Following the Sydney run, the show returned to Melbourne where it played a further four weeks at the Princess (13/10/34). The Age this time said the show was a “musical romance of power and excellent atmosphere”, and that the audience “will carry away many lilting and tuneful refrains”. The Argus (26/10/34) called it a “success” and said it “satisfies as no ‘Rose Marie’ or ‘Lilac Time’ can”. They said one of the best songs was the rollicking “A Laugh and a Kiss”, and thought “Stay While the Stars are Shining” would be a hit. But the praise was qualified with, “The words of the song, “Australia”, which, unfortunately closes the show, are commonplace to the point of banality”. The same cast played in both seasons in Melbourne and Sydney, but on the return Melbourne engagement Robert Chisholm left after 26 October to fulfil commitments abroad.

    The following year F.W. Thring under his Efftee Attractions umbrella produced another Varney Monk historical romance musical, The Cedar Tree. Gladys Moncrieff was back to star, and this time her co-stars were Alfred Frith, Russell Scott, and Claude Flemming, who also handled direction. The behind-the-scenes team, were the same as Collits’ Inn, Jennie Brenan was choreographer, helped by Mollie Radcliffe, with Fred Quintrell as musical director.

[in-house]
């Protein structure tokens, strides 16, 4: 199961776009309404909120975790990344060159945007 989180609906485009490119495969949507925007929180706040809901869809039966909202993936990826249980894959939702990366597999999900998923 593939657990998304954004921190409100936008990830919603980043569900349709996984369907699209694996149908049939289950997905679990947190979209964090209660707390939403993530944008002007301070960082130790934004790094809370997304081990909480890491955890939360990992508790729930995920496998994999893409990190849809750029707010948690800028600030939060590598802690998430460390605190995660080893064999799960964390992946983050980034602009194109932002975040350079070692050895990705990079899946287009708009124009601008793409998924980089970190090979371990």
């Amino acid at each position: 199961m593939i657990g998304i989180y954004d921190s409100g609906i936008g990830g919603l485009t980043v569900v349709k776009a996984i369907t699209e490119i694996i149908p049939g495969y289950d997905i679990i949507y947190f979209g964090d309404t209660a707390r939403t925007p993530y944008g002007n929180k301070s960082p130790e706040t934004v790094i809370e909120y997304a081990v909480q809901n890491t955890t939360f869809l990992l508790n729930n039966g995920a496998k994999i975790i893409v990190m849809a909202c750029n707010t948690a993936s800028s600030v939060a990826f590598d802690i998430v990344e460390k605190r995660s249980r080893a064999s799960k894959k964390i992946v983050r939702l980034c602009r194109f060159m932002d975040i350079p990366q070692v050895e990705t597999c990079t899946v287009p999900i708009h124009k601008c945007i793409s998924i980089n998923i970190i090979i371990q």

collits inn 21(left) The Cedar Tree broadcast - 29 December 1934. From Wireless Weekly, 28 December 1934. (right) Alfred Frith in The Cedar Tree - as seen by cartoonist Stanley Parker. From Table Talk, 31 January 1935, p.16

    This time Monk worked with Helen Barclay who wrote the lyrics, and Barclay’s husband, Edmund, a well-known ABC scriptwriter, who worked on the book. The story was set in Colonial days in the timber country around Parramatta and the Hawkesbury river. Once again the heroine, Daniella Weston (Moncrieff), is loved by two men, Lieutenant Verners (Russell Scott), a Captain of the Queen’s Regiments, and Roger Carstairs (Claude Flemming), a rich Sydney merchant. Drama was provided by Weston’s dissolute brother and comedy by the Flying Pieman (Frith), a role based on a real-life character at the time in the Hawskbury district.